|VANBUREN, ROBERT - University Of Illinois|
|MAN WAI, CHING - University Of Illinois|
|ZHANG, JISEN - Fujian Agriculture And Forest University|
|HAN, JENNIFER - University Of Illinois|
|ARRO, JIE - University Of Illinois|
|LIN, ZHICONG - Fujian Agriculture And Forest University|
|LIAO, ZHENYANG - Fujian Agriculture And Forest University|
|YU, QINGYI - Texas A&M University|
|WANG, MING-LI - Hawaii Agricultural Research Center|
|ZEE, FRANCIS - Retired ARS Employee|
|MOORE, RICHARD - Miami University - Ohio|
|CHARLESWORTH, DEBORAH - University Of Edinburgh|
|MING, RAY - University Of Illinois|
Submitted to: Genome Biology
Publication Type: Peer Reviewed Journal
Publication Acceptance Date: 10/31/2016
Publication Date: 11/28/2016
Citation: Vanburen, R., Man Wai, C., Zhang, J., Han, J., Arro, J., Lin, Z., Liao, Z., Yu, Q., Wang, M., Zee, F., Moore, R.C., Charlesworth, D., Ming, R. 2016. Extremely low nucleotide diversity in the X-linked region of papaya caused by a strong selective sweep. Genome Biology. 17:230.
Interpretive Summary: Similar to humans, papayas have a sex chromosomes that contain Y linked genes for males and X linked genes for females. In previous studies, the genes in the Y region were similar when comparing different papayas suggesting they all shared a similar ancestor. The same population of plants were used in this current study to compare the X linked genes and they were found to be extremely similar. This is thought to be caused by recent selection to choose a trait that is either beneficial to the male papaya plant or a trait that benefits just the females or both sexes of papaya plants.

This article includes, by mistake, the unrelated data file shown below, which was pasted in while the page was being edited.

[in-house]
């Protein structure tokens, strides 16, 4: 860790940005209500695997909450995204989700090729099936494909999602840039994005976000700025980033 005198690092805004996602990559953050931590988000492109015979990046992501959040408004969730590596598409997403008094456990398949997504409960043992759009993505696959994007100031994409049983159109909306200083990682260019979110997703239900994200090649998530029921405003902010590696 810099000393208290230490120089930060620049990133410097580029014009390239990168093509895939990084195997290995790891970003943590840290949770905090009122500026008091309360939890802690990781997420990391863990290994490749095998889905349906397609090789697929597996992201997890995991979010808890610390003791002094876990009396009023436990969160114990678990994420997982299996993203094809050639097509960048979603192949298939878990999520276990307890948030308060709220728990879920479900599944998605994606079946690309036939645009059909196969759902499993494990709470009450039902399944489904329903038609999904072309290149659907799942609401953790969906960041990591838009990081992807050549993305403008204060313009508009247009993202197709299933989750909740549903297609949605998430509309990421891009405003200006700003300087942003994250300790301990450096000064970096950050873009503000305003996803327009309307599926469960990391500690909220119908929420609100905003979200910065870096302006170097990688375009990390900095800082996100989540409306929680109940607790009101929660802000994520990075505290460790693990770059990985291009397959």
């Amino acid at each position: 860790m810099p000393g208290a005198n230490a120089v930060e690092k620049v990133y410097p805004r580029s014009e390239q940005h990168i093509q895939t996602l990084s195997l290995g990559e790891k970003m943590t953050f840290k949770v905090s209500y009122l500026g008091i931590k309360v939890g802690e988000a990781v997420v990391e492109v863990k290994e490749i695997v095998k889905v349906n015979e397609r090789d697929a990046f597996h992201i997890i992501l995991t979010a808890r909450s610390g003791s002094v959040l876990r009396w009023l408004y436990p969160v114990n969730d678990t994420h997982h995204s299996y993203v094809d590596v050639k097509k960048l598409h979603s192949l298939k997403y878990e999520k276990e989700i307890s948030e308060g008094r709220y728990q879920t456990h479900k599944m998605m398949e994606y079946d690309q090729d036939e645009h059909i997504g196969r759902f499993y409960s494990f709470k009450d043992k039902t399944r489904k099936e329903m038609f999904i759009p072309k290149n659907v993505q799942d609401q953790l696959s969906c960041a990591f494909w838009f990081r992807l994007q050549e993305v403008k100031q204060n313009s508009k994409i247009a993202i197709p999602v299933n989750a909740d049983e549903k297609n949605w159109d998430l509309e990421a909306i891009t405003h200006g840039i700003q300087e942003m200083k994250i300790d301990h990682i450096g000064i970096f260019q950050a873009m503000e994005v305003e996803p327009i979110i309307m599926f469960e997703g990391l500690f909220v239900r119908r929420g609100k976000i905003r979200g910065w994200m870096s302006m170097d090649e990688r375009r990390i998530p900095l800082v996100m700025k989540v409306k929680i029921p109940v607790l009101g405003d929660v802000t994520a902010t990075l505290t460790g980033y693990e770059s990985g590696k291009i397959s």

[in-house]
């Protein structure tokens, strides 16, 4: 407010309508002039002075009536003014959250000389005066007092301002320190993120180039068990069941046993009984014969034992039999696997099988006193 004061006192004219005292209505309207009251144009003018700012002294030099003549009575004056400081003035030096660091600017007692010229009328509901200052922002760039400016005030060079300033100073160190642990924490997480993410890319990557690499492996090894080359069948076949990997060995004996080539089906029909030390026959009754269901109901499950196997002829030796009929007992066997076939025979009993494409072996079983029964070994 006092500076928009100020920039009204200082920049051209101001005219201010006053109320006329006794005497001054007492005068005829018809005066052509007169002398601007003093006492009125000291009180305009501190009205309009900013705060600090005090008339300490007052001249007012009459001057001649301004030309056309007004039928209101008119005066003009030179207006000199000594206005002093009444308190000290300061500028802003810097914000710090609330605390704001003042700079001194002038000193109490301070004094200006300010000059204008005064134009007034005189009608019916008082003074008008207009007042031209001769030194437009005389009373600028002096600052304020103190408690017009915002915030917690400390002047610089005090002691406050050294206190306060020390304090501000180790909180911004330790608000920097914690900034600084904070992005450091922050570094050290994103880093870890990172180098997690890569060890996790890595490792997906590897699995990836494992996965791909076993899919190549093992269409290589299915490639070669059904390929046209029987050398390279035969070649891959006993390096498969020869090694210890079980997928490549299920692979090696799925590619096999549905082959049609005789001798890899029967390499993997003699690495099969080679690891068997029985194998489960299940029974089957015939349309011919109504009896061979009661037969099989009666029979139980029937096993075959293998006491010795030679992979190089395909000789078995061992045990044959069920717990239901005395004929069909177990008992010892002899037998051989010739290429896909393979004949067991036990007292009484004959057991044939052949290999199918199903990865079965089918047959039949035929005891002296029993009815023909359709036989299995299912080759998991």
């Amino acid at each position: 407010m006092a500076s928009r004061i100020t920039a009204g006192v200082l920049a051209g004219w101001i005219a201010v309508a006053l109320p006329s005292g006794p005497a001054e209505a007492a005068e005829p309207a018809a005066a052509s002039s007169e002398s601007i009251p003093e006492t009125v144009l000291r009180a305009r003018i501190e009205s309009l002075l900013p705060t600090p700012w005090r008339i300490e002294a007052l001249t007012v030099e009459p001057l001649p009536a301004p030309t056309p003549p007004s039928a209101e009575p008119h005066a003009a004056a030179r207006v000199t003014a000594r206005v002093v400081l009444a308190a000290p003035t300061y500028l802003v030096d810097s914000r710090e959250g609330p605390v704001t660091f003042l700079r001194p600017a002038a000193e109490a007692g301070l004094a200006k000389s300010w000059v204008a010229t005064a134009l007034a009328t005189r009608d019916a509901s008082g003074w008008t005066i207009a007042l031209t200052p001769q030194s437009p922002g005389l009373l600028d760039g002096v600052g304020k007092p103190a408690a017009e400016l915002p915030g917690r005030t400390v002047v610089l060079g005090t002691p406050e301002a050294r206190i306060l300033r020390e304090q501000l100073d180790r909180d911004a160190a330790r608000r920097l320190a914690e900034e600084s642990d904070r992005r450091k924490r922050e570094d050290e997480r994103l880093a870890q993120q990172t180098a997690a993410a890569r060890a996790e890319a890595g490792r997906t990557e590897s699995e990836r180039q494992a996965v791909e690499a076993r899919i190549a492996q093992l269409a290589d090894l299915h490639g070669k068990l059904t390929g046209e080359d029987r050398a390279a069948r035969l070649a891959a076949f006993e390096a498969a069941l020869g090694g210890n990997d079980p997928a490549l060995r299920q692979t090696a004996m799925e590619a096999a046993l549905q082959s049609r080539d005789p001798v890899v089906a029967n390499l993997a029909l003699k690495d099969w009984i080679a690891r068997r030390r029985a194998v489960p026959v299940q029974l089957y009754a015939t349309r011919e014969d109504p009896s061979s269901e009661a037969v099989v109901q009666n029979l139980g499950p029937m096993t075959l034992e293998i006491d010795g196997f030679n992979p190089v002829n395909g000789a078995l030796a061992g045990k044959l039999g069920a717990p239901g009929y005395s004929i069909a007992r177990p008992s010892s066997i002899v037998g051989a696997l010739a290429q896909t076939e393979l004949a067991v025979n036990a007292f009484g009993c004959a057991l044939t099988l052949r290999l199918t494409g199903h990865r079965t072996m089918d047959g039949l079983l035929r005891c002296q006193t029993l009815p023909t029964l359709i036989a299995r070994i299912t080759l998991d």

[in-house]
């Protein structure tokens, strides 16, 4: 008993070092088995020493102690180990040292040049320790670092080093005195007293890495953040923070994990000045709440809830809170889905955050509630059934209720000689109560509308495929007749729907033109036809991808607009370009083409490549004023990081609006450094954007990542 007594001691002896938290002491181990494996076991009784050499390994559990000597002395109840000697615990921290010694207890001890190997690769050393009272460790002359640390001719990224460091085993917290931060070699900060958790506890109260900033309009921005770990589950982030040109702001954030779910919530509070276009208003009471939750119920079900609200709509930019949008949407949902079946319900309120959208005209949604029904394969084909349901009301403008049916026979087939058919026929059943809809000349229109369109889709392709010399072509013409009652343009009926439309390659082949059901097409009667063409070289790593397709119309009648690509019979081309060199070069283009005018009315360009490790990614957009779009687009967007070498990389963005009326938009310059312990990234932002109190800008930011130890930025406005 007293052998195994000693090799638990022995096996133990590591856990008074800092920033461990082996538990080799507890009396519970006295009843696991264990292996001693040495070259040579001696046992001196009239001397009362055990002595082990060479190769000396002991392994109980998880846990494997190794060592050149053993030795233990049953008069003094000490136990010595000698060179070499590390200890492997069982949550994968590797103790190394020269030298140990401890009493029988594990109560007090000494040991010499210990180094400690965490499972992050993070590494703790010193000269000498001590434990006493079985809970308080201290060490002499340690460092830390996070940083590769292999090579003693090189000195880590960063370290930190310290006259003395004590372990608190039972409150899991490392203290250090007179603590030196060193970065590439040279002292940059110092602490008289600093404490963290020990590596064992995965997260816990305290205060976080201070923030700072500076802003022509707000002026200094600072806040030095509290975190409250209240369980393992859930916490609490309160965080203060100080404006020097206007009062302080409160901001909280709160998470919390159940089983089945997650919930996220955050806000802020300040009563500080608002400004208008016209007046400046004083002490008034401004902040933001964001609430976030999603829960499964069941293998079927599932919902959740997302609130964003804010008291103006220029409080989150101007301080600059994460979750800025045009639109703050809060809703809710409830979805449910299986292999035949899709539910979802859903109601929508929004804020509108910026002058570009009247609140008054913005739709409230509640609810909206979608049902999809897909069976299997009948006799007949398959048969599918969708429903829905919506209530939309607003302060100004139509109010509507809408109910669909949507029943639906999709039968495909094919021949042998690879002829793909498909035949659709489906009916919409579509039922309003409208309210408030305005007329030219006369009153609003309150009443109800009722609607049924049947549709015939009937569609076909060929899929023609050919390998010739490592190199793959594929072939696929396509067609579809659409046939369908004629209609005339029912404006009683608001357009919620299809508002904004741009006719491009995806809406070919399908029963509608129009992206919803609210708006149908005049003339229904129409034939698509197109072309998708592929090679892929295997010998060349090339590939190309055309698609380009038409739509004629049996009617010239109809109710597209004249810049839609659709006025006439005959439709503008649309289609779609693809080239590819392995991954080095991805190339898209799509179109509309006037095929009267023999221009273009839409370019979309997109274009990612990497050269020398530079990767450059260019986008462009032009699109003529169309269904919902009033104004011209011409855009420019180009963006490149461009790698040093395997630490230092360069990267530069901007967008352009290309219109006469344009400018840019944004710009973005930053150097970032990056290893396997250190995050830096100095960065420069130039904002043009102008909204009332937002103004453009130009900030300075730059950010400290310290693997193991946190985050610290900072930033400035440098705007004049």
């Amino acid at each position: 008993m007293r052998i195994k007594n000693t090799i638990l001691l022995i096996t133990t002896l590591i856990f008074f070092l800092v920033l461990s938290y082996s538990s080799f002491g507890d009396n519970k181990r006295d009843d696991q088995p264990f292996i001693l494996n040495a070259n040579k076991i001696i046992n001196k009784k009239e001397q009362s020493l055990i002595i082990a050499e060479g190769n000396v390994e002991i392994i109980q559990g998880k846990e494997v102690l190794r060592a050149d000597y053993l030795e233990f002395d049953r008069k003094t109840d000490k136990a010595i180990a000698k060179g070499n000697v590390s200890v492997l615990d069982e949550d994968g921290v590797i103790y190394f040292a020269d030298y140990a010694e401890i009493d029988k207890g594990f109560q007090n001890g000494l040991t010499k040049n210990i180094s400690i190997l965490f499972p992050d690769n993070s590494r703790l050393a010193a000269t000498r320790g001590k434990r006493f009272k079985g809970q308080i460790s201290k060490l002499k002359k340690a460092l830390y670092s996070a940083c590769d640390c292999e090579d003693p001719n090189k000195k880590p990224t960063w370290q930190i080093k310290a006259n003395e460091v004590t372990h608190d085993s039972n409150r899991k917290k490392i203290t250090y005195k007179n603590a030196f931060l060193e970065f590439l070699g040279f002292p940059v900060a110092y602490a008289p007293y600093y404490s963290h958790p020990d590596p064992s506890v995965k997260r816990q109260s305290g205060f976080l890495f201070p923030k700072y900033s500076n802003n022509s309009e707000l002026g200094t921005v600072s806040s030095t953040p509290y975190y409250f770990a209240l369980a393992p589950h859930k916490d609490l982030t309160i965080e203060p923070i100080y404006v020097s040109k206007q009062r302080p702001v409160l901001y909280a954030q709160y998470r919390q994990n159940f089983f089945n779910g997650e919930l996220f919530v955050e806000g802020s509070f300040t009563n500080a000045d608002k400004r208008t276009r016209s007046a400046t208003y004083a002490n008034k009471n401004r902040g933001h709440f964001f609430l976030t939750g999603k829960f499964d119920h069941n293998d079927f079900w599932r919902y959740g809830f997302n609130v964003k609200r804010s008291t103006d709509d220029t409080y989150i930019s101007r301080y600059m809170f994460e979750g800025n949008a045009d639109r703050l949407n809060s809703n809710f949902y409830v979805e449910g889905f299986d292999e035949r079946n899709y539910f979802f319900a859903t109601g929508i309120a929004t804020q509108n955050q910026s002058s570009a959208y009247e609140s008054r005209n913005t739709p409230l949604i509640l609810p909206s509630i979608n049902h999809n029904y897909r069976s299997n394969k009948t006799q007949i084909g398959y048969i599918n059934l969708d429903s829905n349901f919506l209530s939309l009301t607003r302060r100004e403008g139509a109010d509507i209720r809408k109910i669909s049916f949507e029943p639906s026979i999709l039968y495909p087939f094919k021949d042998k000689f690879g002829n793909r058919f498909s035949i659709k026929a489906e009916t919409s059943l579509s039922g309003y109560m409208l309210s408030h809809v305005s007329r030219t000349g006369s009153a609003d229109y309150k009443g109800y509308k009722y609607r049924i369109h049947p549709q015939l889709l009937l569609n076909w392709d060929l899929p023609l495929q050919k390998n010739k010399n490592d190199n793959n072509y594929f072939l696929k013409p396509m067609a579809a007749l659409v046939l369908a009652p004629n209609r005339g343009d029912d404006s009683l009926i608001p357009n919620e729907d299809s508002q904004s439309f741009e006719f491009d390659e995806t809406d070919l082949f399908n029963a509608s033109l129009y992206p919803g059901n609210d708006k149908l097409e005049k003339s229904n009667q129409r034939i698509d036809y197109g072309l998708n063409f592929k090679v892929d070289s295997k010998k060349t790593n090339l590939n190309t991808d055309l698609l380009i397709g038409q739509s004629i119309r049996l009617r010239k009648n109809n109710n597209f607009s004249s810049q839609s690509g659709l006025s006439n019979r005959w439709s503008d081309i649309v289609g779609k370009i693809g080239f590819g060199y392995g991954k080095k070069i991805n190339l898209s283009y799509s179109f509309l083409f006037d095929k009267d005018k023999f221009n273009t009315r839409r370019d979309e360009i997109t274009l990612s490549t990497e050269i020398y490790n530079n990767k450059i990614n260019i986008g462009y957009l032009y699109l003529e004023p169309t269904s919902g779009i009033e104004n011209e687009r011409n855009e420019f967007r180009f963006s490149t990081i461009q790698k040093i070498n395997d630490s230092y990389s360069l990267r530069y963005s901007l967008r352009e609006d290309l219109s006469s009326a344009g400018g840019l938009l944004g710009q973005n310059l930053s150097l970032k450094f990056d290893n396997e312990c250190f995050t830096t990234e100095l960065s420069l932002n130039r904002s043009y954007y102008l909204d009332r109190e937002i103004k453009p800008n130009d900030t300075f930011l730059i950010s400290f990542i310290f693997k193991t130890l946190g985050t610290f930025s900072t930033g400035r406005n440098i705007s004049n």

Technical Abstract: Background: The papaya Y-linked region showed clear population structure, resulting in the detection of the ancestral male population that domesticated hermaphrodite papayas were selected from. The same populations were used to study nucleotide diversity and population structure in the X-linked region. Results: Diversity is very low for all genes in the X-linked region in the wild dioecious population, with nucleotide diversity psyn = 0.00017, tenfold lower than the autosomal region (psyn = 0.0017) and 12-fold lower than the Y-linked region (psyn = 0.0021). Analysis of the X-linked sequences shows an undivided population, suggesting a geographically wide diversity-reducing event, whereas two subpopulations were observed in the autosomes separating gynodioecy and dioecy and three subpopulations in the Y-linked region separating three male populations. The extremely low diversity in the papaya X-linked region was probably caused by a recent, strong selective sweep before domestication, involving either the spread of a recessive mutation in an X-linked gene that is beneficial to males or a partially dominant mutation that benefitted females or both sexes. Nucleotide diversity in the domesticated X samples is about half that in the wild Xs, probably due to the bottleneck when hermaphrodites were selected during domestication. Conclusions: The extreme low nucleotide diversity in the papaya X-linked region is much greater than observed in humans, great apes, and the neo-X chromosome of Drosophila miranda, which show the expected pattern of Y-linked genes < X-linked genes < autosomal genes; papaya shows an unprecedented pattern of X-linked genes < autosomal genes < Y-linked genes.